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'Big Win' to Bolster Guard Combat Divisions

01-10-23 WR Gray Eagles
01-10-23 WR Gray Eagles
Washington Report

The Army National Guard will receive its first new combat aircraft in decades thanks to NGAUS and the adjutants general working with Congress.

Army leaders consider the MQ-1C Gray Eagle unmanned aircraft system essential for future fights.

The Gray Eagle's unique reconnaissance, surveillance and target-acquisition capabilities enable commanders to pinpoint long-range artillery.

The same capabilities also enable aviators to see far beyond the horizon. And Hellfire missiles boost the Gray Eagle's firepower.

All 10 active-component divisions already have them, but there aren't any in the Guard's eight divisions, which hinders their ability to conduct large-scale combat operations.

That changes with fiscal 2023 defense appropriations, which include 12 Gray Eagles for the Army Guard, enough to field a full Gray Eagle company in one division.

The aircraft weren’t in the president’s budget request. Army officials even tried to persuade lawmakers from adding $350 million to buy them for the Guard, according to people close to the process.

Ultimately, however, the case NGAUS and state Guard leaders made to Congress prevailed.

“Guard divisions cannot fulfill their obligations in the National Security Strategy and the National Defense Strategy if they are not equipped and fully interoperable with the active component," said retired Col. Mike Hadley, the association's vice president for government affairs.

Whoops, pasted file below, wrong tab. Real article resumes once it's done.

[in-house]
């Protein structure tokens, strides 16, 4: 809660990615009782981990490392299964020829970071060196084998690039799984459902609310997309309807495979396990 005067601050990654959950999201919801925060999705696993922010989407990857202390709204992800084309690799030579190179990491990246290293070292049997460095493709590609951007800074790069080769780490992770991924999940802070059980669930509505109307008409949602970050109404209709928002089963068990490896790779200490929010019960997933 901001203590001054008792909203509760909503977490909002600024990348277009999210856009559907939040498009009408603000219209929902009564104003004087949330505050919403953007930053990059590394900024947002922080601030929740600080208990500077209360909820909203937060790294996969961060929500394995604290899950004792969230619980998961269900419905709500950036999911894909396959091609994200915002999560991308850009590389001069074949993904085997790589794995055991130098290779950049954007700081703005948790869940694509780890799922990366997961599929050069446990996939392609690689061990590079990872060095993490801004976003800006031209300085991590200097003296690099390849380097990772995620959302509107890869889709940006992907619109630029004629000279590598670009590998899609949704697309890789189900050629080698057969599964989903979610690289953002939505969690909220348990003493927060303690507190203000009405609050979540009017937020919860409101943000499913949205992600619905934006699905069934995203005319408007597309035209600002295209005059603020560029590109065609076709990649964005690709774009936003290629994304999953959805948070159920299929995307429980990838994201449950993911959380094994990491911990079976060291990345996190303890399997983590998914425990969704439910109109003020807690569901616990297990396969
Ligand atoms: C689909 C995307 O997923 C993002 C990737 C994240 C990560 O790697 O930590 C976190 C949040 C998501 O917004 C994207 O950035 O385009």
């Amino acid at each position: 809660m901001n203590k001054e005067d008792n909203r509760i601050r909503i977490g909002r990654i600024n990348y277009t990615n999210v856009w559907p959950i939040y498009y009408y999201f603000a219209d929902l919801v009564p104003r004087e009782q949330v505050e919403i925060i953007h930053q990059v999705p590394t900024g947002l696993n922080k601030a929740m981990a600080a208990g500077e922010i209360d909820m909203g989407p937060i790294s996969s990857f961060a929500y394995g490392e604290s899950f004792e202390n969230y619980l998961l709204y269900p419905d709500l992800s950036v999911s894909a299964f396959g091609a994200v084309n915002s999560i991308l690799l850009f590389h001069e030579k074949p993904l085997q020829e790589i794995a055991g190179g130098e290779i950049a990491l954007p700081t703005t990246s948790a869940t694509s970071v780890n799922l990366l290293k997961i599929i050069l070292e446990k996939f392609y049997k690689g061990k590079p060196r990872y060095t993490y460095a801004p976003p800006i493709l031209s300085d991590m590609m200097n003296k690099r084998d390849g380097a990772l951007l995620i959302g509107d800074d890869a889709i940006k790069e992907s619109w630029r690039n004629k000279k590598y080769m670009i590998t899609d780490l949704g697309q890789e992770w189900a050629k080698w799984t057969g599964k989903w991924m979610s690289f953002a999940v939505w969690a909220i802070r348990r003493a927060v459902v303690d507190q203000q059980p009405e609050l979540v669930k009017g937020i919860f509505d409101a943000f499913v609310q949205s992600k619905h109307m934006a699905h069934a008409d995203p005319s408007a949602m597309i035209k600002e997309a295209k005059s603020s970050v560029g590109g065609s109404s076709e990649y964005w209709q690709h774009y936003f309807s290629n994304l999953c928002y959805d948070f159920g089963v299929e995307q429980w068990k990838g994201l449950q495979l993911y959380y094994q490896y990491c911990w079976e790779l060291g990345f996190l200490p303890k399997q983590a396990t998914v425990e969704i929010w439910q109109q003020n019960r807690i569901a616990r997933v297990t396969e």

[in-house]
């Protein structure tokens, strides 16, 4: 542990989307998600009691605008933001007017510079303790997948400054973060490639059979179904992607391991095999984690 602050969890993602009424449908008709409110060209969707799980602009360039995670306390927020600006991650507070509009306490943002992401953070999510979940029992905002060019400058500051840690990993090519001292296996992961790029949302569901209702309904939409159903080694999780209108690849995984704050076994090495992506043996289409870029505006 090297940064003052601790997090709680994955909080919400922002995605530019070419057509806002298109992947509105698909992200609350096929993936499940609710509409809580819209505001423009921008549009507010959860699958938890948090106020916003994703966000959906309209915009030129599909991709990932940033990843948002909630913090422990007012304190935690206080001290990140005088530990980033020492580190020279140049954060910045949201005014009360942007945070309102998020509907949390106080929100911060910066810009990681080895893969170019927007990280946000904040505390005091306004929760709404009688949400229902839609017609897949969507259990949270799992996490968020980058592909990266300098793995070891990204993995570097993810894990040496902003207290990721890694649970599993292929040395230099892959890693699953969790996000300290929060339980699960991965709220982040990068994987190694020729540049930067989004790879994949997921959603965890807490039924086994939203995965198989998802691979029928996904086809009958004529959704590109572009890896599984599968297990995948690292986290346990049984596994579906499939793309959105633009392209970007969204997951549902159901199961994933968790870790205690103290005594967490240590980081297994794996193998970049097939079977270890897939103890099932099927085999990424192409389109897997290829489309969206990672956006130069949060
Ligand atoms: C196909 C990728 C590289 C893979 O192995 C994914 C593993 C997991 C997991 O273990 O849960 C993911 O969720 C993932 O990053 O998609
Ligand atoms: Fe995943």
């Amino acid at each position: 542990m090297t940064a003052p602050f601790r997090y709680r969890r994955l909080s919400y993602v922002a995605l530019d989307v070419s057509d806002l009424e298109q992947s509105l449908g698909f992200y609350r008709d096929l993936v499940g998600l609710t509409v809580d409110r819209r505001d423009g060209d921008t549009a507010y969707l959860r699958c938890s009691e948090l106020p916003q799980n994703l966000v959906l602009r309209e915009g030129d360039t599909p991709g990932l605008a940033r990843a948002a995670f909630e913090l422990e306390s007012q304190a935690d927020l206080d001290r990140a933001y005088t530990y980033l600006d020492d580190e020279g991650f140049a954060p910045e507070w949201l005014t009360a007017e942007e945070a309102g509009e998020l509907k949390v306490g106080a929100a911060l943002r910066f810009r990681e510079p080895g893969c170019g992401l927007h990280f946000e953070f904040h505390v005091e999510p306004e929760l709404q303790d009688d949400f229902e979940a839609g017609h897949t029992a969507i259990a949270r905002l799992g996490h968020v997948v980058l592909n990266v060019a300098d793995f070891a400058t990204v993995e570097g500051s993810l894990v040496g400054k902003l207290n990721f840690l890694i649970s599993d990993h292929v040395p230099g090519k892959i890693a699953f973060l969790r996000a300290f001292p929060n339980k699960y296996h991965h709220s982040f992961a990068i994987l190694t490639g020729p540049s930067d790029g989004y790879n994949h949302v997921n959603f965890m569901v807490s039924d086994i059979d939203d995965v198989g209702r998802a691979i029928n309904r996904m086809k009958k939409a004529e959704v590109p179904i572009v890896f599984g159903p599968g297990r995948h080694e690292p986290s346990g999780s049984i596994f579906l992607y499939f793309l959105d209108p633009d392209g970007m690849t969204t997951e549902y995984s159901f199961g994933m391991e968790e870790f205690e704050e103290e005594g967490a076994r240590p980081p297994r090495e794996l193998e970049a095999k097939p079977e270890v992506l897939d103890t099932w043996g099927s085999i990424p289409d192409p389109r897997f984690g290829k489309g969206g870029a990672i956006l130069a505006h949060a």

The Gray Eagle is also an asset for the domestic response, said Maj. Gen. Richard R. Neely, the adjutant general of Illinois.

Among state Guard leaders, Neely was one of the driving forces behind obtaining the Gray Eagle for the Guard.

An aircraft capable of loitering over the battlefield and providing high-resolution, real-time imagery can do the same over a flood or wildfire, he said.

The Gray Eagle is an upgrade of the MQ-1 Predator, another General Atomics product. It is 28-feet long and has a 58-foot wingspan, making it the Army's largest unmanned aircraft system.

The aircraft coming to the Guard in 2024 is the latest variant.

It can fly for 40-plus hours with a range of 2,500 nautical miles via satellite communications, reaching an altitude of 25,000 feet and a speed of 157 knots. It can carry up to eight Hellfire air-to-surface missiles. And it can be controlled by a soldier in the field on a tablet.

The latest Gray Eagle is also capable of multi-domain operations, an upgrade from earlier variants, and critical to the Army's effort to overmatch a near-peer adversary.

“This is a big win for the Army National Guard’s combat divisions, but it’s just the start,” Hadley said.

“All eight Guard divisions need to mirror the active-component in equipment and capabilities,” he added. "One Guard division will initially be getting Gray Eagles. All eight urgently need them."

Hadley said NGAUS will be working with Congress this year to continue the effort.

The National Guard Bureau will determine which Guard division will receive the new aircraft.

— By John Goheen